SALT LAKE CITY -- Now that Congress has given the go-ahead to extend the Bush Era tax cuts, how will it affect your tax return?
Eric Nuttall, a CPA with Hawkins Cloward & Simister, shared four things taxpayers should do this week to get the most out of their 2010 tax return. Nuttall also discussed the ramifications of the newly passed tax act of 2010 and what it means for your wallet.
Tax act changes
- Tax rates do not rise for two years - 2011 and 2012
- The Child Tax Credit stays at $1,000 per child 16 and under. This is a credit which reduces your taxes dollar for dollar. This credit would have been cut in half without the two-year extension under the new tax act.
- A one-year, 2 percent cut to social security tax means an extra $1,000 during 2011 for someone earning $50,000 a year.
- For seniors, the ability to donate directly to a charity from their IRA has been extended through 2011. Additionally, they can donate through January 2011 and have it count as a distribution for 2010.
- For parents of college students the American Opportunity Tax Credit, which is $2,500 per year per student, has been extended through 2012.
- The most unsung part of the recent tax act but hugely important to Utahns is another patch to the Alternative Minimum Tax Exemption through 2011. Had the AMT exemption been allowed to fall back to its earlier levels, thousands more Utahns would be paying Alternative Minimum Tax because the AMT calculation kicks out deductions for state income taxes and children.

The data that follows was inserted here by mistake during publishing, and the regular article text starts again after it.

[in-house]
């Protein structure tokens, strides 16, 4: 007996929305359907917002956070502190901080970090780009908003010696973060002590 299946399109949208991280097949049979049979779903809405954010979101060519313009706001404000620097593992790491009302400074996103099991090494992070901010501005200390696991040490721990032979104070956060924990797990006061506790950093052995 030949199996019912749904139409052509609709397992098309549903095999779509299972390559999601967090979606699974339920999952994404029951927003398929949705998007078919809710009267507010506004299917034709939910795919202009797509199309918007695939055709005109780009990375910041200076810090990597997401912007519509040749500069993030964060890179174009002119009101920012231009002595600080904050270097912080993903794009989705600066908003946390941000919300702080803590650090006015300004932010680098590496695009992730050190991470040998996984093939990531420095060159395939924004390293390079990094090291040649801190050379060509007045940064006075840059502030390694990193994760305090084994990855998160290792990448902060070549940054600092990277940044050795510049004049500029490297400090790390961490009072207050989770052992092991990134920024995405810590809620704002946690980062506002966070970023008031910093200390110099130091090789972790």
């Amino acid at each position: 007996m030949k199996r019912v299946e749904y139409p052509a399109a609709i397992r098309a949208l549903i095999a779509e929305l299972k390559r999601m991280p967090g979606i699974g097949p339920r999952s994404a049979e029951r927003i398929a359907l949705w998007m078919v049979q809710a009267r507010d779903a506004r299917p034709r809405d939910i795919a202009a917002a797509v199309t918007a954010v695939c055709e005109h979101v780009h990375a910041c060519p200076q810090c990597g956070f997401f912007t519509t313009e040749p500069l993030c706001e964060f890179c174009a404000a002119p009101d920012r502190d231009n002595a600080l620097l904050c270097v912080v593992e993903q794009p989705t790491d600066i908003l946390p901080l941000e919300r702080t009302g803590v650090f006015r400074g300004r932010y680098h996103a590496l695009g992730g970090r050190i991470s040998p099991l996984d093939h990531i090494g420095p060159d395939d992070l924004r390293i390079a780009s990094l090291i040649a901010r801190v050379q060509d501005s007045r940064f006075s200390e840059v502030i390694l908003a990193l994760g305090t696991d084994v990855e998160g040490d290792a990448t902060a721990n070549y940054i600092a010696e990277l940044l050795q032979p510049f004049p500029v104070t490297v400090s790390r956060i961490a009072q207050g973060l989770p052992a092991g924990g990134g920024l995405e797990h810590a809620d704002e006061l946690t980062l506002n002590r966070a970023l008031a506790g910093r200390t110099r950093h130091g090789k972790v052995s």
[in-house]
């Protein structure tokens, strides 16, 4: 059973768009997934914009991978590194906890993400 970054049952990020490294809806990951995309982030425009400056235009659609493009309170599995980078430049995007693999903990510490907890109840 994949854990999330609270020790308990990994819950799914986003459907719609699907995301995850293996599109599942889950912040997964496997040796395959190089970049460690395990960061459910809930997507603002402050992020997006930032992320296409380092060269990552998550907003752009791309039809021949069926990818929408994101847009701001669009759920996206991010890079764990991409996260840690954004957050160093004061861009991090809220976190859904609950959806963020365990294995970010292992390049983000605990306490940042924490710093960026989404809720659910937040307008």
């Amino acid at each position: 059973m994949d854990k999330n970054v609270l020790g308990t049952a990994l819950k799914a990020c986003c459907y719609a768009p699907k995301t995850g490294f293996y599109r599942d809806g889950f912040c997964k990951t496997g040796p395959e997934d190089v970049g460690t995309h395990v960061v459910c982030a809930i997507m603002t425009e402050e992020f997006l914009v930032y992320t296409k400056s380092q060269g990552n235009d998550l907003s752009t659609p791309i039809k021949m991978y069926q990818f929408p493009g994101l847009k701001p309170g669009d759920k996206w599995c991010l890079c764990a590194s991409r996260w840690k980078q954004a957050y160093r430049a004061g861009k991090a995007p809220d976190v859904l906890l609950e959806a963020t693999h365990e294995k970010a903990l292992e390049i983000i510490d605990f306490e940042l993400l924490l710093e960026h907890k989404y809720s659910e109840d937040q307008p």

- From the Small Business Jobs Act passed earlier this year, it is now possible to convert funds in a taxable 401k account into a Roth 401k account. Viewers should be asking their employers to make the needed changes in the company pension plans to allow this.
- The Estate Tax will now only affect those with $10 million in assets.
- Due to Congress' delay in passing this latest tax act, those filers who itemize will not be able to electronically file their returns until at least mid-February.
Year-end tax planning ideas:
- Regular IRA to Roth IRA conversion: New for 2010, there is no income limitation on being able to make this conversion. Note that the income limitation is gone not just for 2010, so this conversion can be made at any time
- Pay next semester's tuition, fees and books.
- Pay January's mortgage payment.
- Make a New Year's resolution to increase the amount you put into your 401k or IRA and really consider making these Roth 401k and Roth IRA contributions. These are the biggest and best tax savings techniques available.